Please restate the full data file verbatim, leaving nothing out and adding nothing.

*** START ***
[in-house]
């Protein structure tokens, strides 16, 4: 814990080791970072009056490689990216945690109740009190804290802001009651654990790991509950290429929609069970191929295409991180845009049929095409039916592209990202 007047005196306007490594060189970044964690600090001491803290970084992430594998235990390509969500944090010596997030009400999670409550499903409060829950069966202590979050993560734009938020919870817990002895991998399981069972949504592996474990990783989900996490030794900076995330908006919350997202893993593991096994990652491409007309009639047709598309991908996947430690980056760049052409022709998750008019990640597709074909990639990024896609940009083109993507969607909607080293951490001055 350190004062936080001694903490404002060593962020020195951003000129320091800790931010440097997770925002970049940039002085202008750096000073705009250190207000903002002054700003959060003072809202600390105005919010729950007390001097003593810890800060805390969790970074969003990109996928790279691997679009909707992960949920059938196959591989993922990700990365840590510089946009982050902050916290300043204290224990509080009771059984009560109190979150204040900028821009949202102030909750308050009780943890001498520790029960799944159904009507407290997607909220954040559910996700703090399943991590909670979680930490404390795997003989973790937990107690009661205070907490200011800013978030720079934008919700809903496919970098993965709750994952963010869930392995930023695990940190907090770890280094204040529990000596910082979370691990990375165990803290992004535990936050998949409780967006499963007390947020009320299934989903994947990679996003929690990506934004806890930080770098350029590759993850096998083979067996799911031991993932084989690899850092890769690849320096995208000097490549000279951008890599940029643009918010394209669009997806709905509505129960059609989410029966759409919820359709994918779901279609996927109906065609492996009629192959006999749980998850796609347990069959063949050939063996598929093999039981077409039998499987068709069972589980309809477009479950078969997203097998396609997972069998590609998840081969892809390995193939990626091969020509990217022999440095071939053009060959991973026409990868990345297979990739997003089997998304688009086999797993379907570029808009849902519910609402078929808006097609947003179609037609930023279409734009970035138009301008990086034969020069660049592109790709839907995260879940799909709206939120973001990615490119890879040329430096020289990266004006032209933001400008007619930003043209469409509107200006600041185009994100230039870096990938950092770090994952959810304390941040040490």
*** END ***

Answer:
[in-house]
């Protein structure tokens, strides 16, 4: 814990080791970072009056490689990216945690109740009190804290802001009651654990790991509950290429929609069970191929295409991180845009049929095409039916592209990202 007047005196306007490594060189970044964690600090001491803290970084992430594998235990390509969500944090010596997030009400999670409550499903409060829950069966202590979050993560734009938020919870817990002895991998399981069972949504592996474990990783989900996490030794900076995330908006919350997202893993593991096994990652491409007309009639047709598309991908996947430690980056760049052409022709998750008019990640597709074909990639990024896609940009083109993507969607909607080293951490001055 350190004062936080001694903490404002060593962020020195951003000129320091800790931010440097997770925002970049940039002085202008750096000073705009250190207000903002002054700003959060003072809202600390105005919010729950007390001097003593810890800060805390969790970074969003990109996928790279691997679009909707992960949920059938196959591989993922990700990365840590510089946009982050902050916290300043204290224990509080009771059984009560109190979150204040900028821009949202102030909750308050009780943890001498520790029960799944159904009507407290997607909220954040559910996700703090399943991590909670979680930490404390795997003989973790937990107690009661205070907490200011800013978030720079934008919700809903496919970098993965709750994952963010869930392995930023695990940190907090770890280094204040529990000596910082979370691990990375165990803290992004535990936050998949409780967006499963007390947020009320299934989903994947990679996003929690990506934004806890930080770098350029590759993850096998083979067996799911031991993932084989690899850092890769690849320096995208000097490549000279951008890599940029643009918010394209669009997806709905509505129960059609989410029966759409919820359709994918779901279609996927109906065609492996009629192959006999749980998850796609347990069959063949050939063996598929093999039981077409039998499987068709069972589980309809477009479950078969997203097998396609997972069998590609998840081969892809390995193939990626091969020509990217022999440095071939053009060959991973026409990868990345297979990739997003089997998304688009086999797993379907570029808009849902519910609402078929808006097609947003179609037609930023279409734009970035138009301008990086034969020069660049592109790709839907995260879940799909709206939120973001990615490119890879040329430096020289990266004006032209933001400008007619930003043209469409509107200006600041185009994100230039870096990938950092770090994952959810304390941040040490």